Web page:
Possessing more than a solid kicking game, Eddie Alvarez is most known for his active Boxing based attacks. With his right hand being his most accurate & effective weapon, Eddie often enters with it off a “Dart” or setups the right uppercut from a “Crouch“. Utilizing excellent lateral footwork, Alvarez will Shift his position by stepping into an opposing stance in order to open up effective angles of attack. Though possessing good head movement, Eddie will employ this style with generally low hands(especially off his strike retraction). This, coupled with his signature aggression, has left Eddie consistently open to counters as he tends to hang out longer than he needs to offensively. With right hands being the usual culprit in that situation, he’ll need to mind the accurate counter-right of Pettis.

Though Anthony has underrated Boxing abilities, leaning on his dangerous kicking variety should serve him best in this fight. Despite Alvarez making a career of exciting fights, he’s actually faced a small sample size of effective “kickers” in MMA. Though his said lateral shifts can make him hard to target, we saw Eddie reluctantly check or defend kicks when exchanging with skilled kickers like Donald Cerrone or Katsunori Kikuno. Anthony’s deceptive but deadly head kicks could also help corral(or even catch) Alvarez as he attempts his lateral shifts & head movements. This technique theory of kicking to deter head movement is often referred to by Hall-of-Famer Pat Miletich in his commentary and could play a factor in this fight.

Make no mistake, as impressive as Anthony’s kicks may be, it’s his ability to process reactions & setup precision shots off feints that’s most spectacular. Although I give Alvarez a movement advantage standing, Pettis has the appropriate tools to equalize the playing field. I feel Eddie’s underrated takedown game is his best chance for success and a Key Factor in this matchup. Though Anthony has made strides in his Wrestling, we’ve seen him struggle with grappling pressure against the fence (which just so happens to be where Alvarez is most effective at corralling fighters). Eddie could ultimately use this pressure to take down or at the very least stifle the former Champion who tends to circle in this outside area. But with Alvarez being dropped or shown hurt in 8 of his last 10 fights, I’m not sure I like his chances against the dangerous attack variety of Pettis.

Official Pick: Pettis – Inside the distance

 

Travis1

Travis Browne (17-3-1)

Staple info:

  • Height: 6’7″ Age: 33 Weight: 236 lbs Reach: 79″
  • Last TKO loss / Andrei Arlovski (5-23-15)
  • Camp: Glendale Fight Club (California)
  • Stance/Striking Style: Orthodox / Boxing
  • Risk Management: Fair

Supplemental info:
+   Regional MMA Titles
+   Purple Belt BJJ
+   13 KO victories
+   13 first round finishes
+   KO power
+   Solid kicking variety
+   Improved Boxing
+   Deadly elbows in close
+   Underrated ground skills
–    Slightly low hands standing
^   Especially upon retreating
+/-Gets hit – recovers well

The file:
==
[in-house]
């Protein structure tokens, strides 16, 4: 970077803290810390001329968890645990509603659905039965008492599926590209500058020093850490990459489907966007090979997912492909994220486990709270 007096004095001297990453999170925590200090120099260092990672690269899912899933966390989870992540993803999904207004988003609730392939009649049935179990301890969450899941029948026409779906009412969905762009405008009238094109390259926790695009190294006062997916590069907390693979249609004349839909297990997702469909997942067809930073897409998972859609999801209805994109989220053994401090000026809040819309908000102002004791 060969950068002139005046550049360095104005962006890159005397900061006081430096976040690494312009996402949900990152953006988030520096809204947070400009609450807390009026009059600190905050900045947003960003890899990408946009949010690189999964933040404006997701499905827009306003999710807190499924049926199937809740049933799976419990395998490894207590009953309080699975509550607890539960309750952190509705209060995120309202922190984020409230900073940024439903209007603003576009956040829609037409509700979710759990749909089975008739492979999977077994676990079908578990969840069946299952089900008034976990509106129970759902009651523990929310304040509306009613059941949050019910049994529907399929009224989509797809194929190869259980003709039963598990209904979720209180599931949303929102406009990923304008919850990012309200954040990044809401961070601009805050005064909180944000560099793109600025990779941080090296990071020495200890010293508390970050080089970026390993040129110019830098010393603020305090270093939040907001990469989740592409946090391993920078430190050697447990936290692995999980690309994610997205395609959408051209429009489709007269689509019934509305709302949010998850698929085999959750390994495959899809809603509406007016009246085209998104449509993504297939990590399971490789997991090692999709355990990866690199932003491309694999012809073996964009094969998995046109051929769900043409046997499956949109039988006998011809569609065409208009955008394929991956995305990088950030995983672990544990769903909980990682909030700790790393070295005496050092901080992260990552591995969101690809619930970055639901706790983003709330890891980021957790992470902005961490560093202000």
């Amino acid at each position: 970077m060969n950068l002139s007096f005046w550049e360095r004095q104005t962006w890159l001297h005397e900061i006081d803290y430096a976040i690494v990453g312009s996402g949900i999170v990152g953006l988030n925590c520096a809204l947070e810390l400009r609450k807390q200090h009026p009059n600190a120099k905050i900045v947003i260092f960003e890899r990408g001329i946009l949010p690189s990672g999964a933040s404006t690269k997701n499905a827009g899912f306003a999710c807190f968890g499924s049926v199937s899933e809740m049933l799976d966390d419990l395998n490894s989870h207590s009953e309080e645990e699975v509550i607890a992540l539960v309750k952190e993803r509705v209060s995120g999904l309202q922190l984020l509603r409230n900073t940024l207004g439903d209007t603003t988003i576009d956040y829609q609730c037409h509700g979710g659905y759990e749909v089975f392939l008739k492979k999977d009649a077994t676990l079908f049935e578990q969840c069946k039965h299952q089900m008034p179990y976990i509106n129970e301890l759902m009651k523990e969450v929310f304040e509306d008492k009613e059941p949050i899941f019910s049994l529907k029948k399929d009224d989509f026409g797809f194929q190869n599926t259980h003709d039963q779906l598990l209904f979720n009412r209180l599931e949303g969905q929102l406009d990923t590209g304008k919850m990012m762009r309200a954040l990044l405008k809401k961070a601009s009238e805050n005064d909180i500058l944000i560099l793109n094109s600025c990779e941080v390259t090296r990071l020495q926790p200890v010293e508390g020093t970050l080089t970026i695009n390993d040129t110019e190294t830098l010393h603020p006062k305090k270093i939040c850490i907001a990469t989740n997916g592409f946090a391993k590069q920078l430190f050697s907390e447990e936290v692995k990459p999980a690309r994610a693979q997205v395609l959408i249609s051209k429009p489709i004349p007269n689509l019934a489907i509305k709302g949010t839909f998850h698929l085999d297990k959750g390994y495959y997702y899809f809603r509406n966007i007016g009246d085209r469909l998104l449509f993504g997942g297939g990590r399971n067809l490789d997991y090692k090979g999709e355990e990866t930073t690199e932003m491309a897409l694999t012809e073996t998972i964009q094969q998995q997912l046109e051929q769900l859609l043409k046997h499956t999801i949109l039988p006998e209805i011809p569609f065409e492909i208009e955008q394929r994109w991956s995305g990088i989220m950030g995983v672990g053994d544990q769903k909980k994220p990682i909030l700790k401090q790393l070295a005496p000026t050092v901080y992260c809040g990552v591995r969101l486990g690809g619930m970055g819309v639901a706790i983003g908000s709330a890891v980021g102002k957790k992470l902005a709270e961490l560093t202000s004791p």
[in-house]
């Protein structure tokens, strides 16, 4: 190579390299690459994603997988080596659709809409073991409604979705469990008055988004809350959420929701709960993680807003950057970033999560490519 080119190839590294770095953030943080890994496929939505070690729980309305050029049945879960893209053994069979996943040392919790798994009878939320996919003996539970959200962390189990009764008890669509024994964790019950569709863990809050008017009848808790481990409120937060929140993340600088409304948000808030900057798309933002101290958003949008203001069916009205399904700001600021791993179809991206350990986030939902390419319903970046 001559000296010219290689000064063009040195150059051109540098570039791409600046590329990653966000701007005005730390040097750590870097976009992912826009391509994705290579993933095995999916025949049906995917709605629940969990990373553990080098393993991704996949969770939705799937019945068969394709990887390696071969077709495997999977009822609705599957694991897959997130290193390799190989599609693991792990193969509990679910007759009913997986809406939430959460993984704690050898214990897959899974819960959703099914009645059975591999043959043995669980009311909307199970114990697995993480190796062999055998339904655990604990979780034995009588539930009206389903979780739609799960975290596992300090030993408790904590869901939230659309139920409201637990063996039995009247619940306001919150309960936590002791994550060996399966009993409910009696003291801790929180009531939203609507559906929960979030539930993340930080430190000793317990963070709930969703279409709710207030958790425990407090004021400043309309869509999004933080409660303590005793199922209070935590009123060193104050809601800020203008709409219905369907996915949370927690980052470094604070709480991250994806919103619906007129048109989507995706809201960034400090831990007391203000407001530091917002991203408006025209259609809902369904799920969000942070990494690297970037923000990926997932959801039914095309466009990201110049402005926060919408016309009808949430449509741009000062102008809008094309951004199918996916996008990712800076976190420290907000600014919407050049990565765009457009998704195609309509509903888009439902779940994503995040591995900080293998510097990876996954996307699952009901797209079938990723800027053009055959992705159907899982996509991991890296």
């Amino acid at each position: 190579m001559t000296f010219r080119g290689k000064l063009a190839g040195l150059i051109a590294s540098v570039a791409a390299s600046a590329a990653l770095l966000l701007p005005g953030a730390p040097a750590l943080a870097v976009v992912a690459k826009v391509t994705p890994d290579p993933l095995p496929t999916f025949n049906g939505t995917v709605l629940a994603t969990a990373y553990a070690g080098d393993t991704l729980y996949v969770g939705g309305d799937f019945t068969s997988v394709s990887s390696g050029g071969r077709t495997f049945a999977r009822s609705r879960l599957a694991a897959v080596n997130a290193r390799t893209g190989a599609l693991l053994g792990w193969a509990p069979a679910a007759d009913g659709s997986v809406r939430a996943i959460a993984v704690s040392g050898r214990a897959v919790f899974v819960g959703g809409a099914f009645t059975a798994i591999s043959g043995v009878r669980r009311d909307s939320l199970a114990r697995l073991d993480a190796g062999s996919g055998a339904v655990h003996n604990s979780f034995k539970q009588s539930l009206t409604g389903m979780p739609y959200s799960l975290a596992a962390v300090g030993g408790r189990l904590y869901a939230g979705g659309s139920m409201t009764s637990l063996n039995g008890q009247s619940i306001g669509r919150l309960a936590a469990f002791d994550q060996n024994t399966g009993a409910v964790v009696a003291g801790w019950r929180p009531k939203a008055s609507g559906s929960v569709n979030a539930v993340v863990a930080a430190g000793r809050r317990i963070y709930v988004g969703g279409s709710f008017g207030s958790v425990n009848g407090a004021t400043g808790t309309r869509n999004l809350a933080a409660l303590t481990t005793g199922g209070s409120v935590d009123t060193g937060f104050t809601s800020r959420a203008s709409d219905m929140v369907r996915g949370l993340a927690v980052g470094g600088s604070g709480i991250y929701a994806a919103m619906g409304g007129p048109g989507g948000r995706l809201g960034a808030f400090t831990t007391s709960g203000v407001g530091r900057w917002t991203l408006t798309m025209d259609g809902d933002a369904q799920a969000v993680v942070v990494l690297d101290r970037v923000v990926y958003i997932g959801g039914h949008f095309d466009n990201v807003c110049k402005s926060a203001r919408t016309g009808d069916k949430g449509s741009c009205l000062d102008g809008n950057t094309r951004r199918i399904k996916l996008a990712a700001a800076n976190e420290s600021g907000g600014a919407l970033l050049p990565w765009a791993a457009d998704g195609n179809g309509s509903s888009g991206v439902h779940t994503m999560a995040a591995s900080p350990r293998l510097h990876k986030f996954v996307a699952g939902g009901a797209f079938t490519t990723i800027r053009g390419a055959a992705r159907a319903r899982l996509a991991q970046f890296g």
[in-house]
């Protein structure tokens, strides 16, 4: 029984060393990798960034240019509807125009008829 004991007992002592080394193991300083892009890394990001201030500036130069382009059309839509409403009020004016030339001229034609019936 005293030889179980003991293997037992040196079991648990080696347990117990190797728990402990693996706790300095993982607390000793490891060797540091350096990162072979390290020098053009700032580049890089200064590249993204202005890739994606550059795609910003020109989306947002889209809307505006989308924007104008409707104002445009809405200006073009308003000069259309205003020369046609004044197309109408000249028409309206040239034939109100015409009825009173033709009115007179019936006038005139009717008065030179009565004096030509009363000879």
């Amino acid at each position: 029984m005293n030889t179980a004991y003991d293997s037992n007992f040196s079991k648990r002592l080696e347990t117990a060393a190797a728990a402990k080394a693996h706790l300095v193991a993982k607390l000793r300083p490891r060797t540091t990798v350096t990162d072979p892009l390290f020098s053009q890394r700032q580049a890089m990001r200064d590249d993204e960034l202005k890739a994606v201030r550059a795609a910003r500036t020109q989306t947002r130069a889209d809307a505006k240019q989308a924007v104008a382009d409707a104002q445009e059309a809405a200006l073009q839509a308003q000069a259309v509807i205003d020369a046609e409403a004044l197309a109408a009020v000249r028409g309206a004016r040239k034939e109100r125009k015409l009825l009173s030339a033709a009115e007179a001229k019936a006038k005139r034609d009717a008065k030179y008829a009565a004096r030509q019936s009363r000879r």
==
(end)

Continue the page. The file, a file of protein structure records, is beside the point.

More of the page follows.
Matt4

Matt Mitrione (9-4))

Staple info:

  • Height: 6’3″ Age: 37 Weight: 255 lbs Reach: 82″
  • Last Fight: Submission loss / Ben Rothwell (6-6-15)
  • Camp: Blackzilians MMA (Florida)
  • Stance/Striking Style: Southpaw / Kickboxing
  • Risk Management: Fair/li>

Supplemental info:
+   TUF 10 Alum
+   Former NFL Pro Athlete
+   8 KO victories
+   5 first round finishes
+   KO Power
+   Excellent Athleticism
^   Closes distance quickly
+   Dangerous left hand
+   Deceptive right hook
+   Hard left power kick
–    Slightly low hands standing
^   Especially on strike retraction

Summary:

In a fun showdown of Heavyweight strikers, Travis Browne faces off against Matt Mitrione. For many reasons Travis comes into this fight as an on-paper favorite, whether it’s his shown resume of finishes or his slightly more well-rounded skill-set. That said, I feel based on each’s man shown record/want to stand & trade, this match will ultimately be decided to strike. As both fighters carry knockout power, I feel the key factors standing will be footwork and defense. Browne came on to scene drawing attention for his size and ability to move but has since refined his striking with his most recent relocation to the Glendale Fight Club.

Since making a concerted effort to clean up his Boxing, we’ve seen improvements on Browne’s standing guard & striking fundamentals. Now I feel this was an overall positive adjustment to his game, as this would give balance to his sporadic movements & shot selections. However, I feel this matchup, in particular, would better suit Travis’s previous sporadic stylings. Mitrione may be culpable to single-dimension criticisms, but none the less has intelligently worked hard to improve & support this part of his game. Calling Matt a natural athlete would be an understatement as the former NFL Pro has translated his abilities into unbelievable in-cage speed, power, and footwork. It’s those key intangibles of speed & movement that can give Travis trouble should he come out in his more “plotting” Boxing stance.